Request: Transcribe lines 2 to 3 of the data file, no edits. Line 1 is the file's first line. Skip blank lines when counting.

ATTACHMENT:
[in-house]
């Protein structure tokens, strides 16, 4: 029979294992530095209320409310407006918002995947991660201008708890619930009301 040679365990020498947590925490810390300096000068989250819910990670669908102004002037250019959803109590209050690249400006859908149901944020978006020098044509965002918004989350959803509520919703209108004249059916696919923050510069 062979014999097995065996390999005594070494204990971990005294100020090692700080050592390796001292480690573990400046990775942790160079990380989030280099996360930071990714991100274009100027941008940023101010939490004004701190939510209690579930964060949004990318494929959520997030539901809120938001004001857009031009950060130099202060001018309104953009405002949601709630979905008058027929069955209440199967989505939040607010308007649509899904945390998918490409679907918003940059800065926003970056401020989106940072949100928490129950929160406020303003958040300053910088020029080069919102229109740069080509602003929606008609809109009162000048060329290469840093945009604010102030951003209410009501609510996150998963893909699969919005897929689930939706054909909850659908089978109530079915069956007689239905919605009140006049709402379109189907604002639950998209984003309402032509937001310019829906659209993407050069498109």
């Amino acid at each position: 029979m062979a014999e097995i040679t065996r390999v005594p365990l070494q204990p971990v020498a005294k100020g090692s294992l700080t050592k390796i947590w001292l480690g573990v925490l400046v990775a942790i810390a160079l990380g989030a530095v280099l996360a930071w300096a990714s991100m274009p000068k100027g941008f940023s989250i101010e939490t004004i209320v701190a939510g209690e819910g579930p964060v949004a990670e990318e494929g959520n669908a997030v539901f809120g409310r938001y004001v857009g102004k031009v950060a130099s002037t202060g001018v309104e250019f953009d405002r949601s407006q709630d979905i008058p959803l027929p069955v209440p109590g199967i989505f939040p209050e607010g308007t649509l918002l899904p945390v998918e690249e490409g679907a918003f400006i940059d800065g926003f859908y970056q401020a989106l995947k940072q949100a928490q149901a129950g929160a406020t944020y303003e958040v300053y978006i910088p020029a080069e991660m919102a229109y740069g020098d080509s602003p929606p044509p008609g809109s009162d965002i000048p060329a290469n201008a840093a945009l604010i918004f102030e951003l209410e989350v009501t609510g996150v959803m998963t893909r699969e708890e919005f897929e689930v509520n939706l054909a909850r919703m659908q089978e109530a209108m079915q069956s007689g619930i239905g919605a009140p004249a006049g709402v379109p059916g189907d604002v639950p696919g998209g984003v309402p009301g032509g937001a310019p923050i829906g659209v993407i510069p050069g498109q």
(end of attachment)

């Protein structure tokens, strides 16, 4: 029979294992530095209320409310407006918002995947991660201008708890619930009301 040679365990020498947590925490810390300096000068989250819910990670669908102004002037250019959803109590209050690249400006859908149901944020978006020098044509965002918004989350959803509520919703209108004249059916696919923050510069 062979014999097995065996390999005594070494204990971990005294100020090692700080050592390796001292480690573990400046990775942790160079990380989030280099996360930071990714991100274009100027941008940023101010939490004004701190939510209690579930964060949004990318494929959520997030539901809120938001004001857009031009950060130099202060001018309104953009405002949601709630979905008058027929069955209440199967989505939040607010308007649509899904945390998918490409679907918003940059800065926003970056401020989106940072949100928490129950929160406020303003958040300053910088020029080069919102229109740069080509602003929606008609809109009162000048060329290469840093945009604010102030951003209410009501609510996150998963893909699969919005897929689930939706054909909850659908089978109530079915069956007689239905919605009140006049709402379109189907604002639950998209984003309402032509937001310019829906659209993407050069498109």
């Amino acid at each position: 029979m062979a014999e097995i040679t065996r390999v005594p365990l070494q204990p971990v020498a005294k100020g090692s294992l700080t050592k390796i947590w001292l480690g573990v925490l400046v990775a942790i810390a160079l990380g989030a530095v280099l996360a930071w300096a990714s991100m274009p000068k100027g941008f940023s989250i101010e939490t004004i209320v701190a939510g209690e819910g579930p964060v949004a990670e990318e494929g959520n669908a997030v539901f809120g409310r938001y004001v857009g102004k031009v950060a130099s002037t202060g001018v309104e250019f953009d405002r949601s407006q709630d979905i008058p959803l027929p069955v209440p109590g199967i989505f939040p209050e607010g308007t649509l918002l899904p945390v998918e690249e490409g679907a918003f400006i940059d800065g926003f859908y970056q401020a989106l995947k940072q949100a928490q149901a129950g929160a406020t944020y303003e958040v300053y978006i910088p020029a080069e991660m919102a229109y740069g020098d080509s602003p929606p044509p008609g809109s009162d965002i000048p060329a290469n201008a840093a945009l604010i918004f102030e951003l209410e989350v009501t609510g996150v959803m998963t893909r699969e708890e919005f897929e689930v509520n939706l054909a909850r919703m659908q089978e109530a209108m079915q069956s007689g619930i239905g919605a009140p004249a006049g709402v379109p059916g189907d604002v639950p696919g998209g984003v309402p009301g032509g937001a310019p923050i829906g659209v993407i510069p050069g498109q």